Acne 101

One of the tell-tale signs your child is starting puberty is the emergence of little pimples on their face.  Of course this is assuming they aren’t advertising the other bodily changes that are taking place.  Parents may notice changes in their child’s skin as early as 10 years of age and since acne can last well into the late teens, it’s good to get started on healthy skin habits as soon as the pimples appear.

Before we get to treatment options, let’s review what acne is and why we see it in teens.

ACNE is the most common skin condition seen in the United States and consists of multiple types of blemishes.  These blemishes occur at a time when hormones released during puberty cause increased sebum production by oil glands.  This excess oil, in conjunction with bacteria and dead skin cells, clog the pores.

  • Blackheads are plugs in the pore that are close to the surface.  The pore is open so dead skin cells and skin pigmentation are seen.
  • Whiteheads are plugs that are deeper in the skin and can vary from small bumps to red irritated bumps to pustules (pus comes to the surface).
  • Cysts are very deep, creating a large, often painful, bump or nodule.
Why treat acne?

While acne may appear to be a superficial condition, it can actually have longstanding consequences.  On the skin, the most common complication of acne is scarring and dark spots.  Scars typically form after having deeper nodules.  Scars also form from picking, so DON’T PICK!  Acne can also cause dark spots on the skin which, like scars, can persist into adulthood.  More serious complications of acne are low self-esteem and depression.  Some teens have such severe acne that they don’t want to go to school and some even consider suicide.

What are treatment options?

Treatment of acne will vary as the acne itself will change throughout adolescence.  The treatment will also depend on the severity of the acne.  Very mild acne, which we might see in younger teens and tweens, is best treated with mild medications that help layers of skin peel off and break open the pimples.  These medications can be found over the counter.

OTC benzoyl peroxide (BPO) or salicylic acid are easy to find and often well tolerated, although a small number of people may be allergic to the BPO. If you find that after 6-8 weeks these treatments are not working or the acne is getting worse, it may be time to move on to prescriptions.

  • Retinoids work by accelerating skin cell turnover, reducing the amount of dead skin cells, which clog pores.  They also help to break up existing pimples.  Common retinoids include Retin A and Differin.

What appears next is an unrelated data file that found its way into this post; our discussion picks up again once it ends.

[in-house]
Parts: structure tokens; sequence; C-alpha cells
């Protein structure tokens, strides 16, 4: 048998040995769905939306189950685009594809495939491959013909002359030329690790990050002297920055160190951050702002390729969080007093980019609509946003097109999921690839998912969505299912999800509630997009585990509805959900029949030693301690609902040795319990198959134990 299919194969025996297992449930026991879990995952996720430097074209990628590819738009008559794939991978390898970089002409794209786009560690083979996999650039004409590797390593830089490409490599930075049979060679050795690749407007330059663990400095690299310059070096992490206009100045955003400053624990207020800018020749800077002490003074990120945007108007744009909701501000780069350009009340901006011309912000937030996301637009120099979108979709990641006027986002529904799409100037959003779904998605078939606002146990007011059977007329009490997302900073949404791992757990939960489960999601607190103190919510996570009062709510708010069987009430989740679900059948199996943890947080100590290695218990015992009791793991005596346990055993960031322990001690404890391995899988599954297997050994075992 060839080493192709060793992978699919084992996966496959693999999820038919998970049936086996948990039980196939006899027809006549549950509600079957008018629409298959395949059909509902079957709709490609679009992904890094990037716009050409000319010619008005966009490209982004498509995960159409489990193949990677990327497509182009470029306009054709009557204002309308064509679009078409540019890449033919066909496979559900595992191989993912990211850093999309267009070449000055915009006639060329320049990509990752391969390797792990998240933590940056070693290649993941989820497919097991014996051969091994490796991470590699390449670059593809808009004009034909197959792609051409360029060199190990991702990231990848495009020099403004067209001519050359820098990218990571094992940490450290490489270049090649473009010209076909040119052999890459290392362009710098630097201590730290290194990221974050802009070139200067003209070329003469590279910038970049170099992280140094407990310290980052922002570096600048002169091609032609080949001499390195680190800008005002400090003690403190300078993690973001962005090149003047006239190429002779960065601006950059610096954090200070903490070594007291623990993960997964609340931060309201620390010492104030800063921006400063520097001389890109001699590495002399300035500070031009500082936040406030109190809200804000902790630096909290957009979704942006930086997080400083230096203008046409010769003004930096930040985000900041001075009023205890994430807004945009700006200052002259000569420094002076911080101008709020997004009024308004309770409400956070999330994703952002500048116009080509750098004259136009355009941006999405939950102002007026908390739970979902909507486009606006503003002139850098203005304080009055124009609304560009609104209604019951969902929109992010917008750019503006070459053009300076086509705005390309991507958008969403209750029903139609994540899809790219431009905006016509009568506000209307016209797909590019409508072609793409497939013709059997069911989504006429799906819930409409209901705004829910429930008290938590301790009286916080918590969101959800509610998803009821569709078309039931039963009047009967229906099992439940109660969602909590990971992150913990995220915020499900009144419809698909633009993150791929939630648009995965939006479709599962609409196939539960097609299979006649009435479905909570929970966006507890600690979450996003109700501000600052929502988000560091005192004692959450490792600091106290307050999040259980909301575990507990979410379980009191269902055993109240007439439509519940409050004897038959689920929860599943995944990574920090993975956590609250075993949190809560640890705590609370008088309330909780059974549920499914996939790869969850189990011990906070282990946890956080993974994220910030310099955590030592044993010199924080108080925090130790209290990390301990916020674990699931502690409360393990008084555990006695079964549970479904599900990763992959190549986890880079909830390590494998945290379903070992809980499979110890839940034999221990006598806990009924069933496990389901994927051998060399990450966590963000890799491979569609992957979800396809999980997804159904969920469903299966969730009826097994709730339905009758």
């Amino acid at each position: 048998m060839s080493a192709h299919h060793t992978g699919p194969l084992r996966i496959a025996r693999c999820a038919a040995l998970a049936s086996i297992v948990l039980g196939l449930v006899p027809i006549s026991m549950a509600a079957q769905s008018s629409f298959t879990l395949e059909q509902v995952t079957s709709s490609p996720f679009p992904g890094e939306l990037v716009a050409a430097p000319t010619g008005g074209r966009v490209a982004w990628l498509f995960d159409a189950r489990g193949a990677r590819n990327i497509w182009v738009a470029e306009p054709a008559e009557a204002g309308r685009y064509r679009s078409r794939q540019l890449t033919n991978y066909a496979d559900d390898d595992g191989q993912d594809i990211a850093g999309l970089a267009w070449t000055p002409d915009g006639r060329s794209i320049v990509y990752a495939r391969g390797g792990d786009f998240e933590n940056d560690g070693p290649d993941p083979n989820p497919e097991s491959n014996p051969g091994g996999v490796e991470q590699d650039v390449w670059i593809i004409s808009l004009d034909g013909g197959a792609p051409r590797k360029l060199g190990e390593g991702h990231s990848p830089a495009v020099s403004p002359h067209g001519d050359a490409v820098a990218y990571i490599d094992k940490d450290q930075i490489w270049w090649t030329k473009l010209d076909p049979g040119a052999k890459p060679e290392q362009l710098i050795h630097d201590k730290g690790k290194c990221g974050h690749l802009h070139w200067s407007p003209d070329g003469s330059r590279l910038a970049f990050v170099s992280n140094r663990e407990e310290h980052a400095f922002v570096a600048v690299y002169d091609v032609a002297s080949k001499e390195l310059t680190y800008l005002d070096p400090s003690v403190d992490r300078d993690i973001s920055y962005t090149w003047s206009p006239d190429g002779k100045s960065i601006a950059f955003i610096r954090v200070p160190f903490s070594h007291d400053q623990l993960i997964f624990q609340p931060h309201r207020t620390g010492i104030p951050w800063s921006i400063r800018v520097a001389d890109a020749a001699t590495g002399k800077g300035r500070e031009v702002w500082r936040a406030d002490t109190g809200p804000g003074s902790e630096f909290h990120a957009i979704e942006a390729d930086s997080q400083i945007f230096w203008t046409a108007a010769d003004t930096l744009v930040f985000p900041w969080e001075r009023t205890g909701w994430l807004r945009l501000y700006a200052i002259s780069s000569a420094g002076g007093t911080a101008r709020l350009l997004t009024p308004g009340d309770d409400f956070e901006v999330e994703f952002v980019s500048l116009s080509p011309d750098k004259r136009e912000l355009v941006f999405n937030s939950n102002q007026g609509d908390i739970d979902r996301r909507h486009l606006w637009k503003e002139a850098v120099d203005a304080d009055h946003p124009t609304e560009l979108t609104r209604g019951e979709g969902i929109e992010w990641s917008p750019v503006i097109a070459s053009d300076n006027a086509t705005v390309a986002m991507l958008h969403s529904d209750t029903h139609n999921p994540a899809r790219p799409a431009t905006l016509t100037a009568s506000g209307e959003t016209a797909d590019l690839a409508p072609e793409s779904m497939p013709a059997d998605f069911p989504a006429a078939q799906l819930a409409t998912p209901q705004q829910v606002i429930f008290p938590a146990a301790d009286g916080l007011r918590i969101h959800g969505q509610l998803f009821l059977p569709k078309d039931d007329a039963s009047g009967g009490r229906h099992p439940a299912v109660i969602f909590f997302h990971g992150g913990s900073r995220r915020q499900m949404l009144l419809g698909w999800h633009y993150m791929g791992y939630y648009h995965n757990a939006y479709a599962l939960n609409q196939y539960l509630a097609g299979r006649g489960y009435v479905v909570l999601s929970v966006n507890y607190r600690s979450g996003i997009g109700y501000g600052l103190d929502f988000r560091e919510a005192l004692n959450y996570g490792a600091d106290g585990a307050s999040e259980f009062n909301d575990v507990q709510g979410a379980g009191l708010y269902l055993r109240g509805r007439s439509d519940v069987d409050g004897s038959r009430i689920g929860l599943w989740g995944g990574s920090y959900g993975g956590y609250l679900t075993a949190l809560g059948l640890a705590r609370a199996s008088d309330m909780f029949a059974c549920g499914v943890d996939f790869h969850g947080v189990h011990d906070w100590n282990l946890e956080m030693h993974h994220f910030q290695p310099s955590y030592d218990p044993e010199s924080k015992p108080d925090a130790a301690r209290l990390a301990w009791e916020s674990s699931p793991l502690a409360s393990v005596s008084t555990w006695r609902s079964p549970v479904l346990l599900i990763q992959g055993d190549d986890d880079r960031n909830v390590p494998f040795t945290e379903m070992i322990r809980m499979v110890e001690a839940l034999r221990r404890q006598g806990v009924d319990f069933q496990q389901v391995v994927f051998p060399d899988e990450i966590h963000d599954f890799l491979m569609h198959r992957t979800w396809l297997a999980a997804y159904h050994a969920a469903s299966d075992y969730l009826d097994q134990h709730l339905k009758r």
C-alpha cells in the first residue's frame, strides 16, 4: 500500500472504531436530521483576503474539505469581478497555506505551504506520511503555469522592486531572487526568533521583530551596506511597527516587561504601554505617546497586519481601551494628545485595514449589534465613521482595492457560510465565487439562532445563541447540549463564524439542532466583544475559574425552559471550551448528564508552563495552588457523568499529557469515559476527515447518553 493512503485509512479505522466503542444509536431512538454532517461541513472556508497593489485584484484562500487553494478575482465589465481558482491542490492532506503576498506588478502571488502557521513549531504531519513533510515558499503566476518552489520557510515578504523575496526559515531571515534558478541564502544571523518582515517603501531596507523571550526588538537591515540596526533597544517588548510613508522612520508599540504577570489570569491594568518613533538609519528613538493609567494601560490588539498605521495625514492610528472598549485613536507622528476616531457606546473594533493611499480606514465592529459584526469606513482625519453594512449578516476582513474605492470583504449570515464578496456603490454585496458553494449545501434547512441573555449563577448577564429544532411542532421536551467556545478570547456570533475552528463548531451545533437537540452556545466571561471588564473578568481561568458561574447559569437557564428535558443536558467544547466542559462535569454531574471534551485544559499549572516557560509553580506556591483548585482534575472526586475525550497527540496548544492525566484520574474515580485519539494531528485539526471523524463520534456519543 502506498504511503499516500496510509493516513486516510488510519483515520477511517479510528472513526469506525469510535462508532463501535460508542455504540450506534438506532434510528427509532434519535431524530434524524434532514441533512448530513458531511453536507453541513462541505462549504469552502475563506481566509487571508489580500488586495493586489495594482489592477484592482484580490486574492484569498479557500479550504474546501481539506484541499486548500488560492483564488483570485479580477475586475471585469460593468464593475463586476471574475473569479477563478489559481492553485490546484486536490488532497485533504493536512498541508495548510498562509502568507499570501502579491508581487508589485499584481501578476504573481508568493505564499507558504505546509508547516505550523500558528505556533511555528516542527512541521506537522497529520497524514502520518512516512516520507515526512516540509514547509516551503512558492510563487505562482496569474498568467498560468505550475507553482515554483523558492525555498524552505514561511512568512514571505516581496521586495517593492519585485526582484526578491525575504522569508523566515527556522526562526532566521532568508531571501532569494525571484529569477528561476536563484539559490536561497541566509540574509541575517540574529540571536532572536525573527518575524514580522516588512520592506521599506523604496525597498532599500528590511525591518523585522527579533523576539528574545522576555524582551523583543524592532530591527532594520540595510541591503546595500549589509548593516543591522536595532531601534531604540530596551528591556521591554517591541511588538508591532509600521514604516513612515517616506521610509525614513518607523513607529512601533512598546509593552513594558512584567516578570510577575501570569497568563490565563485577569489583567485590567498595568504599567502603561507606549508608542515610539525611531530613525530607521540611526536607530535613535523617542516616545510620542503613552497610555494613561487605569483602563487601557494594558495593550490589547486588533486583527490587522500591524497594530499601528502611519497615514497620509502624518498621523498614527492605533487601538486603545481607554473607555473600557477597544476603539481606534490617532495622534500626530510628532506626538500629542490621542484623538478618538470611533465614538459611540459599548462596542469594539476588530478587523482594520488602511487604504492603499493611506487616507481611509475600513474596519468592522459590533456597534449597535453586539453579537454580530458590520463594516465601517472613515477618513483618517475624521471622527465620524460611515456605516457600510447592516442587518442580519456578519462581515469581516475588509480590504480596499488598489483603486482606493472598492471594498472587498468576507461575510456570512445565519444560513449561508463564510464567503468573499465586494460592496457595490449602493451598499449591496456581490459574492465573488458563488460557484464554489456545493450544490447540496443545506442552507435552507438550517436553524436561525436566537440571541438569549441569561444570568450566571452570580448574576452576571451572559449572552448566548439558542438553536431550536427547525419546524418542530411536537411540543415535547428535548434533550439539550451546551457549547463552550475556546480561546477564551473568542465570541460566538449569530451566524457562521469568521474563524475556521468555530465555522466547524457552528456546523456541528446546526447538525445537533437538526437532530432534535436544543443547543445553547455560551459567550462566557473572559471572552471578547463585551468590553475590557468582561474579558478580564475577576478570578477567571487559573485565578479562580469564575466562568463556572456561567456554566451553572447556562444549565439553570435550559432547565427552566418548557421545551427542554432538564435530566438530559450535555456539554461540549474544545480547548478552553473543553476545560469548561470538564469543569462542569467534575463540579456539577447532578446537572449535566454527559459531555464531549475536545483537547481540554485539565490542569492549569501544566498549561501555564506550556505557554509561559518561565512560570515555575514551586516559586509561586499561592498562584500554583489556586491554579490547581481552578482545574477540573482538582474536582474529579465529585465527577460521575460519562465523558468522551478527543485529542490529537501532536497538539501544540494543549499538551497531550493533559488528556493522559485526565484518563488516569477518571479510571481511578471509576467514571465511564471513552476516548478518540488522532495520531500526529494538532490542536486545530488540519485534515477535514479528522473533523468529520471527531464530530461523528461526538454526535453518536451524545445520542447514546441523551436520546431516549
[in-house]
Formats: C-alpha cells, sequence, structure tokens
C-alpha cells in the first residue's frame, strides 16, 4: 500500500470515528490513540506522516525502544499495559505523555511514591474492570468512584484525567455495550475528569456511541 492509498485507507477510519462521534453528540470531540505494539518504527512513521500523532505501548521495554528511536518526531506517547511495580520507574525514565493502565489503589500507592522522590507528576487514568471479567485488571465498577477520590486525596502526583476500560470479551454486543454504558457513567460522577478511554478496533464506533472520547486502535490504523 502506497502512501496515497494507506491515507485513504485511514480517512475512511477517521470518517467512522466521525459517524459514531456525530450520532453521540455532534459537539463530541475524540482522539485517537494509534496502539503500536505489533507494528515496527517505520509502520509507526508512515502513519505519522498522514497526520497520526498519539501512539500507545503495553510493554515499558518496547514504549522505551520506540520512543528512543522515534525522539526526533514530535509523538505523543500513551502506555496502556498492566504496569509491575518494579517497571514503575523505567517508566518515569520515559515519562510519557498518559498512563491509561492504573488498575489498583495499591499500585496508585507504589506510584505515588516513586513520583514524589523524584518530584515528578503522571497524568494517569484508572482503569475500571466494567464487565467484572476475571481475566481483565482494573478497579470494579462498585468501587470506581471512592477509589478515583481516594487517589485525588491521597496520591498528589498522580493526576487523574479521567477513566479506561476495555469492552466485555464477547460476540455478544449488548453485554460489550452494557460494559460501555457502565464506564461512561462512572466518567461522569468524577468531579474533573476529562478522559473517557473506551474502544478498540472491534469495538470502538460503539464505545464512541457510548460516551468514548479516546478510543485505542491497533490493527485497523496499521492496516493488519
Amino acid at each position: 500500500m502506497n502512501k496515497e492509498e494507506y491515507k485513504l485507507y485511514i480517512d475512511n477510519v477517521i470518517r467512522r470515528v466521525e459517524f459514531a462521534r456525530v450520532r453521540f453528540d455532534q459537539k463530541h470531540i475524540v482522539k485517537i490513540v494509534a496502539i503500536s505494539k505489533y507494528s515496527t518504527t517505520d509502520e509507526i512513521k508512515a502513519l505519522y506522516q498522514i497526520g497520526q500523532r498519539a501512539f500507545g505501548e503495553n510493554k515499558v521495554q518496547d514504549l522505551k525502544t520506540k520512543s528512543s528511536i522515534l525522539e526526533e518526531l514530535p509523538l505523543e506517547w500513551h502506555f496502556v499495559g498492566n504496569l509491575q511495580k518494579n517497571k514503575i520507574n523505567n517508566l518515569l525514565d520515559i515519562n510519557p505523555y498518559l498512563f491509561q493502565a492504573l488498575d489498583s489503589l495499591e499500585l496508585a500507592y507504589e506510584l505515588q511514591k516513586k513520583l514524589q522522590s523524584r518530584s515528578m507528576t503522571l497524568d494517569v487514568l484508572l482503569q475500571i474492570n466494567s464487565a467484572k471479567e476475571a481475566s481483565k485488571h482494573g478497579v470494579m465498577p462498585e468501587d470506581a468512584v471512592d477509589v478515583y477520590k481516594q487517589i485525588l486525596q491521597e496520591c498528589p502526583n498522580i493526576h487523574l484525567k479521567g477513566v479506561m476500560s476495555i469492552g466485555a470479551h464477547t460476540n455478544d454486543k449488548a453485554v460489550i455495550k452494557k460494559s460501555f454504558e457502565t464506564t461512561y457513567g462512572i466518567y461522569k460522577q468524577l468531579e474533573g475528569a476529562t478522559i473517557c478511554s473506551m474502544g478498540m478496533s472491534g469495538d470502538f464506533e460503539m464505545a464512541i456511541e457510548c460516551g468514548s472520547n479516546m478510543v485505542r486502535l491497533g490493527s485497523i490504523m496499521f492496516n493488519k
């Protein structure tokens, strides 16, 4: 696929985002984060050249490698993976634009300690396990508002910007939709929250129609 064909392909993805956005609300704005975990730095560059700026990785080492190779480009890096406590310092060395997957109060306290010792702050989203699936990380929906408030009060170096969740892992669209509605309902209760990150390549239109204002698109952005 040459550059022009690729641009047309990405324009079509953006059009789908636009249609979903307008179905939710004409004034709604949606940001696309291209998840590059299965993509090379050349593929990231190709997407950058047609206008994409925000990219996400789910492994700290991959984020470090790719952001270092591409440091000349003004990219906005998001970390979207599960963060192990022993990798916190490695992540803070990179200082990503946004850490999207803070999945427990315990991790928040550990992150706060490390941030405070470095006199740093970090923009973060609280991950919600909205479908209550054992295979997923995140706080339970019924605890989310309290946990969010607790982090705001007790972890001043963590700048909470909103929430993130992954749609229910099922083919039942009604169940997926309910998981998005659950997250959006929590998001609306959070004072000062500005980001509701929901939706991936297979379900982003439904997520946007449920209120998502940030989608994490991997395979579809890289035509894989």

Adapalene, generic for Differin, is a well tolerated retinoid and is now available over the counter.
  • Topical antibiotics kill the bacteria on the surface of the skin.  Signs of bacterial involvement may be pimples that are red and inflamed or have pustules.  Because of antibiotic resistance, this is best saved for acne in which other treatments don’t work.  It is also necessary to use topical antibiotics in conjunction with topical BPO.
  • Oral antibiotics are very helpful when deeper, inflamed nodules and cysts are present.  They can also help clear up acne that is present on the chest and back.  Use of oral antibiotics needs to be done in conjunction with topical BPO as well, and should be re-evaluated every 3-6 months. It’s best to have treatment options to fall back onto once oral antibiotics have helped so that they can be easily removed.

  • Accutane is oral acne medication called isotretinoin.  It has a lot of side effects and should only be used in severe cases of acne and should be prescribed by a dermatologist.
  • Birth control pills are very helpful in girls because the hormone in the pills reduce the hormones in the body that increase sebum production.  This is a good option for older teen girls who need to be weaned off of oral antibiotics.
What are the side effects of treatment?

Acne medications can cause dryness, redness and sun sensitivity.  Therefore, it is very important to follow your doctor’s directions.  These usually include allowing the face to dry for 20 minutes before applying medication, starting treatment every other night and gradually building up to nightly, moisturizing, and wearing sunscreen every day.  Furthermore, if you are prescribed oral antibiotics, do not take them right at bedtime and be sure to take them with a large glass of water.  The pills can get stuck in the esophagus and cause irritation.  Finally, don’t wash more than twice per day, clean the skin after sports or sweating, and don’t pop the pimples.

I haven’t seen any consistent data on the relationship between specific foods in the diet and acne.  Some people believe that dairy products or other foods make their acne worse.  Teens are growing and need all the categories of food and a variety of nutrients, so if you feel you need to cut certain types of foods out of the diet because of acne, please talk to your doctor first.  It may be safer to use some acne medication instead of cutting out nutrition.  As always, a diet rich in fruits, vegetables, whole grains, calcium and lean protein is best for the whole body, including the skin.  And don’t forget to drink lots of water!

Author: DrJaimeFriedman

I am a mom and pediatrician here to dispense timely and accurate information about the health and well being of children. Please see my first blog post, which explains how I got started. Remember, this is not a substitute for medical advice and is not a private platform. Enjoy!

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